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Are you really
promotion material?

Fill in this short survey to find out:

  • 1. Have you requested a promotion in the last year?
  • 2. Have you ever been rejected for a promotion?
  • 3. Have you ever been offered a promotion?
  • 4. Has a co-worker at the same level ever been promoted instead of you?
  • 5. Has there ever been a position you applied for and didn’t get?
  • 6. Are you hesitant about asking for a promotion for fear of your boss’s response?
  • 7. Have you ever left an organization because you were passed up for promotion there?
  • 8. Do you know if your work environment values you and your work?
  • 9. Do you think that you deserve a promotion?
  • 10. Do you promote your work and yourself at work?
Get your results directly to your email:
** Please answer all questions **

Is your boss blocking your promotion? Here are 3 things you MUST do now.

I can’t think of anything more demotivating than this: your boss has told you that you’re getting passed up on a promotion. Period.


Is there anything you can do about it? If you’re like most managers I’ve met, your answer is a firm “no”  - as you go searching for some brown cardboard boxes.


Yes, seeking new pastures for career advancement solutions could be a possibility after being denied a promotion, but it’s not the only one. Consider this: take a moment to consider staying...even if it’s you against your boss.  


You against your boss? Yes, you read correctly. It’s a heck of a complicated situation, but it is navigable. As with everything in life, including career advancement solutions, there are two sides to this quandary. On one hand, you’re very upset because your whole future is being blocked by this one person. On the other hand, it’s important to your boss that his or her opinion is respected in your organization. After all, there are reasons why your boss rejected you for a promotion.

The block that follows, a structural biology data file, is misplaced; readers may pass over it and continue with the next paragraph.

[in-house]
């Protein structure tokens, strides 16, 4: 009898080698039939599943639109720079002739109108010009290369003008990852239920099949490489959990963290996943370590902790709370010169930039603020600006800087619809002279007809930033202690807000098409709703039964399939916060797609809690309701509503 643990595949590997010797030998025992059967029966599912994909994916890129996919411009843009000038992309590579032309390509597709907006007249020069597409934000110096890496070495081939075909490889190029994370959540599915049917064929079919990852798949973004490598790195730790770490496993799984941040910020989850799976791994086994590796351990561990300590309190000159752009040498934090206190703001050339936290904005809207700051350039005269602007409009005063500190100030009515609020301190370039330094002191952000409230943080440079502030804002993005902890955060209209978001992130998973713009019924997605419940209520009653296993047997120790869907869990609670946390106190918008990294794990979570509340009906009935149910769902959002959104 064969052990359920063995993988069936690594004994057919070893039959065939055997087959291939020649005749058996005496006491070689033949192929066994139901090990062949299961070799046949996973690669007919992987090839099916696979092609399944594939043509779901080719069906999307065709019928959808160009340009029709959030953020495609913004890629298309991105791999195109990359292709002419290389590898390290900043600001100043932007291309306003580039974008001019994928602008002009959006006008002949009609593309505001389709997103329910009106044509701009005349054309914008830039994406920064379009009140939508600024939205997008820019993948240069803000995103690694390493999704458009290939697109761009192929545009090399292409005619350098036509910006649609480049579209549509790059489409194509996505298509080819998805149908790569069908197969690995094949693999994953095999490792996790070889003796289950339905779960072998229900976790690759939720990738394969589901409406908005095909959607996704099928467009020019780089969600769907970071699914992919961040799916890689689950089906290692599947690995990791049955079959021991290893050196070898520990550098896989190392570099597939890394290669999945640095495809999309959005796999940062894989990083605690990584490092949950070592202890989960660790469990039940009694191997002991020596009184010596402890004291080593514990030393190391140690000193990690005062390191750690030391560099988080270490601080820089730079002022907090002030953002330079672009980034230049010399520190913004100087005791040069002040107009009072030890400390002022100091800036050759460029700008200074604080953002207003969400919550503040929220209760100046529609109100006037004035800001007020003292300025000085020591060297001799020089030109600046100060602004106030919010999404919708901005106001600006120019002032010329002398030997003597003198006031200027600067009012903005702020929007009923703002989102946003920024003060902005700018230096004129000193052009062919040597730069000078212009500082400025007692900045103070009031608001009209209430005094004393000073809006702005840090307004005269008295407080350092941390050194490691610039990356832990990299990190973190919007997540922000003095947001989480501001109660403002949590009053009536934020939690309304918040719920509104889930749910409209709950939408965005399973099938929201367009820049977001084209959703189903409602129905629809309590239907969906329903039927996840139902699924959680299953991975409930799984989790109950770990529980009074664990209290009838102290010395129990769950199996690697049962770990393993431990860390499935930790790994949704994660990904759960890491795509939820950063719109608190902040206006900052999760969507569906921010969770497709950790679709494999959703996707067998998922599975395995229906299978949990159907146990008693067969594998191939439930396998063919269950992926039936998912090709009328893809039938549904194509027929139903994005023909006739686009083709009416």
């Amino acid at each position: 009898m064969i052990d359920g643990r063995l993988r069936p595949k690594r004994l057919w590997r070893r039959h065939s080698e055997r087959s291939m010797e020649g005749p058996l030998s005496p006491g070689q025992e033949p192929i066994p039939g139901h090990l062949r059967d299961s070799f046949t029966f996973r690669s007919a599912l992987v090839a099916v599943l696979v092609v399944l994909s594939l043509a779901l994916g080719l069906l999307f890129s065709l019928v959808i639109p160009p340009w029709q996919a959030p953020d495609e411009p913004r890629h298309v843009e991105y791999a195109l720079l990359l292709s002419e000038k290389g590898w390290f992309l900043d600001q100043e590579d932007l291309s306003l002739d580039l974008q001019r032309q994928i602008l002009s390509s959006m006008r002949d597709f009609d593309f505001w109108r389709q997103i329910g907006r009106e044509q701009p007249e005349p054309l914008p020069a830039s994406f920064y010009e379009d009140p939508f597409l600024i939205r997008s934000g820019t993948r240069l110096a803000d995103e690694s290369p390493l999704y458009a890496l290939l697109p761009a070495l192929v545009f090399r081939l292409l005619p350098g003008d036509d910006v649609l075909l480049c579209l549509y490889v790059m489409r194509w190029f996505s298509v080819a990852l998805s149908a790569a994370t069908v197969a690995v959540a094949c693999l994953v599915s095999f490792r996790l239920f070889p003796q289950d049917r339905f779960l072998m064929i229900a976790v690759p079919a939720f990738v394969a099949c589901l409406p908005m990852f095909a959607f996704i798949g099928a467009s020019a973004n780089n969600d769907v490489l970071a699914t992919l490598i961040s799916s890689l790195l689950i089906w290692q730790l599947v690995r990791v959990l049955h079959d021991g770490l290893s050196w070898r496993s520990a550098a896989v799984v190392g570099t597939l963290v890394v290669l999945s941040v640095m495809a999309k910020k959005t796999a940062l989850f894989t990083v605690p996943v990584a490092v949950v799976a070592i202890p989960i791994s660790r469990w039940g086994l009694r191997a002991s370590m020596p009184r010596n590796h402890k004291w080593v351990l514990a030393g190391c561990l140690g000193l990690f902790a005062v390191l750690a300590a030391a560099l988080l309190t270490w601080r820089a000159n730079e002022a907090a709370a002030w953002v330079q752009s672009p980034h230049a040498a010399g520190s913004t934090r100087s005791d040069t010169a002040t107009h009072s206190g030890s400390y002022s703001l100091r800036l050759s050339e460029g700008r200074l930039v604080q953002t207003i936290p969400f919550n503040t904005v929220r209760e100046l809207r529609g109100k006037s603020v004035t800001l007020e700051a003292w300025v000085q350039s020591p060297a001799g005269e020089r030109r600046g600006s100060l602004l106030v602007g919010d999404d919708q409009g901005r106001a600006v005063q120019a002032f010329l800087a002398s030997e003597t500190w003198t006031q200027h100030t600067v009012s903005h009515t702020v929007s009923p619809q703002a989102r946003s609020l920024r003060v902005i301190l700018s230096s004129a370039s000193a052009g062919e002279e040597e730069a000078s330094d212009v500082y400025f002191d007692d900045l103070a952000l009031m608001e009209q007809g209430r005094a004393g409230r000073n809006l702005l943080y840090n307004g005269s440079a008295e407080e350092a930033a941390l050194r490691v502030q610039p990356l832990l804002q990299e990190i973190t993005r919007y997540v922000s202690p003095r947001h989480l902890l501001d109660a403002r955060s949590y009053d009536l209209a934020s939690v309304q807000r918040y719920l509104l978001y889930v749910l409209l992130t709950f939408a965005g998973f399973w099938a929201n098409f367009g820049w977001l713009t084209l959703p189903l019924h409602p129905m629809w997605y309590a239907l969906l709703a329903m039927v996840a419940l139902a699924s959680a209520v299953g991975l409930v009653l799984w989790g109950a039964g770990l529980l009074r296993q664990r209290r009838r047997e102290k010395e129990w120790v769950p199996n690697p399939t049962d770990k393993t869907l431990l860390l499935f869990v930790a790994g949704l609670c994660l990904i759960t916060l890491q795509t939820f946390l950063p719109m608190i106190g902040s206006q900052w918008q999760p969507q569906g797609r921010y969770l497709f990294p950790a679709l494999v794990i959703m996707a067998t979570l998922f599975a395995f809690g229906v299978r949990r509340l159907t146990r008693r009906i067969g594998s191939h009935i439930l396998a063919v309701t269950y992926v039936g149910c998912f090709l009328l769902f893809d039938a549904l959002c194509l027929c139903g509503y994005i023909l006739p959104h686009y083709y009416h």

Now for the navigation. First, face your negative emotions, especially those directed towards your boss. Understand that it’s your boss’s right to think a certain way, even if they seem completely off track.


Second, realize that much of this is your own fault. Yes, yours, not your boss’s. You see, timing is everything when it comes to the career goals of a manager. You shouldn’t have discovered your boss’s position so late in the game. You should’ve found this out at least a year in advance of your proposed promotion.


So the first lesson here is not how to react after not getting a promotion but to actually plan your own promotion...and way in advance. Find out what your boss thinks so that you can at least know the reasons why he or she might not think you’re promotion material. Armed with this knowledge, you can bypass your boss by doing the following:


1.    Find out how influential your boss is in your organization. For example, if you don’t get his or her stamp of approval, how will this affect the opinion of other decisionmakers?


2.    Start building an alternative path towards promotion by finding out who the influential managers are. Make sure you get to know them so that when the time comes, they’ll vouch for your work and performance.


3.  Explore the possibility of meeting with your boss’s boss, to see if you can plead your case there.


While all of these steps will help you bypass your boss on the way to your next promotion, I want to stress again the importance of beginning this process at least one year before you want to be considered for promotion.


In a perfect world, you’d be promoted based on your hard work and results, but unfortunately that’s not always the way that organizations operate. Following the steps above can be a struggle, but it is the only way to succeed when you have a boss blocking your way to the corner office.


Of course, I’ve seen cases in which the boss has commanded so much influence that a promotion would be next to impossible. In this case, looking for a new opportunity might be the way to go. Even if their reasons aren’t justified, listen carefully. You might find out some valuable information about the way you come across, which you can take onboard as you move on.


I will end by saying that this last scenario is very, very rare and that in the majority of cases, you can...and should...plan your own promotion, with or without your boss’s support.


Good luck!


And always remember:


Great managers are made. Not born.

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